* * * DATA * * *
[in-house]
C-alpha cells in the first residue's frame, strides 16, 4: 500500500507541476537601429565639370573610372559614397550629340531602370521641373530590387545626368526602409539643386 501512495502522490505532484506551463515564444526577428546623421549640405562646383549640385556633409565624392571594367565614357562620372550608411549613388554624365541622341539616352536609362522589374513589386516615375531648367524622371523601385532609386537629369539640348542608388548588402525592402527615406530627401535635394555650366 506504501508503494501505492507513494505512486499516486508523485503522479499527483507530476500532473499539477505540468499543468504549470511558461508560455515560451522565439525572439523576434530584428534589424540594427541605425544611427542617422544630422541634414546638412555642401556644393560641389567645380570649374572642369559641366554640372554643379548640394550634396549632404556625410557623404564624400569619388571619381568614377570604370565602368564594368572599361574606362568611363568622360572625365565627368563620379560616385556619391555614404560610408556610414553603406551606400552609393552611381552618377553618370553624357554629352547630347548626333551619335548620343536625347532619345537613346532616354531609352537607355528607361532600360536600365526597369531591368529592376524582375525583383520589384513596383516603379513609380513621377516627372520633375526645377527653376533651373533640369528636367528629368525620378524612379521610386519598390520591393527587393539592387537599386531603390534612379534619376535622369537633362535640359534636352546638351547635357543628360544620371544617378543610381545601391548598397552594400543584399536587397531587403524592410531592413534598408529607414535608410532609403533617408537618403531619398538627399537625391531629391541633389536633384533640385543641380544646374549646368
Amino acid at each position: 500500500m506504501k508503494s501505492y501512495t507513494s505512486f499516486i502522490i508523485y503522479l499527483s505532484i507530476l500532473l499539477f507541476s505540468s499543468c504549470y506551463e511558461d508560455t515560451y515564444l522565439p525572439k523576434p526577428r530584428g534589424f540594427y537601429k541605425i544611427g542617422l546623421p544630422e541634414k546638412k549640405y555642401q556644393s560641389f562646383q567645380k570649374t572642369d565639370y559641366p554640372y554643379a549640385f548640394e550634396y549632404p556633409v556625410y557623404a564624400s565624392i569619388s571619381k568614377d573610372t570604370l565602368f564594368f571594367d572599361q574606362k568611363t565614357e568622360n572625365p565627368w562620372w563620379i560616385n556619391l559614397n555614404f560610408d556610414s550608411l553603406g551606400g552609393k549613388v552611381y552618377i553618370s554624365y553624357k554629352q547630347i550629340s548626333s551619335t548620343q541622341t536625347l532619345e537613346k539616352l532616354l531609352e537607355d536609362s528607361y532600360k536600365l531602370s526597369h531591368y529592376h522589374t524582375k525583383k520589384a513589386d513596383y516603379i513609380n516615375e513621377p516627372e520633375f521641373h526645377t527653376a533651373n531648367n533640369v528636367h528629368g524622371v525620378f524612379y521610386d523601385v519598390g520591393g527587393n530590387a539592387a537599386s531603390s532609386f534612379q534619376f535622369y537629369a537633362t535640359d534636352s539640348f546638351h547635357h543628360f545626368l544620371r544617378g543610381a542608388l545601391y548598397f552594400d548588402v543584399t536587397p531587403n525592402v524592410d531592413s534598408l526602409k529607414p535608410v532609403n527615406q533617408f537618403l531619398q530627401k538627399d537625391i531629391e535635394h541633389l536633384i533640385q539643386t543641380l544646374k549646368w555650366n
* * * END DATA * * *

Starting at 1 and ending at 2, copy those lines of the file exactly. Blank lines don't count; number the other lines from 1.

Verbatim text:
[in-house]
C-alpha cells in the first residue's frame, strides 16, 4: 500500500507541476537601429565639370573610372559614397550629340531602370521641373530590387545626368526602409539643386 501512495502522490505532484506551463515564444526577428546623421549640405562646383549640385556633409565624392571594367565614357562620372550608411549613388554624365541622341539616352536609362522589374513589386516615375531648367524622371523601385532609386537629369539640348542608388548588402525592402527615406530627401535635394555650366 506504501508503494501505492507513494505512486499516486508523485503522479499527483507530476500532473499539477505540468499543468504549470511558461508560455515560451522565439525572439523576434530584428534589424540594427541605425544611427542617422544630422541634414546638412555642401556644393560641389567645380570649374572642369559641366554640372554643379548640394550634396549632404556625410557623404564624400569619388571619381568614377570604370565602368564594368572599361574606362568611363568622360572625365565627368563620379560616385556619391555614404560610408556610414553603406551606400552609393552611381552618377553618370553624357554629352547630347548626333551619335548620343536625347532619345537613346532616354531609352537607355528607361532600360536600365526597369531591368529592376524582375525583383520589384513596383516603379513609380513621377516627372520633375526645377527653376533651373533640369528636367528629368525620378524612379521610386519598390520591393527587393539592387537599386531603390534612379534619376535622369537633362535640359534636352546638351547635357543628360544620371544617378543610381545601391548598397552594400543584399536587397531587403524592410531592413534598408529607414535608410532609403533617408537618403531619398538627399537625391531629391541633389536633384533640385543641380544646374549646368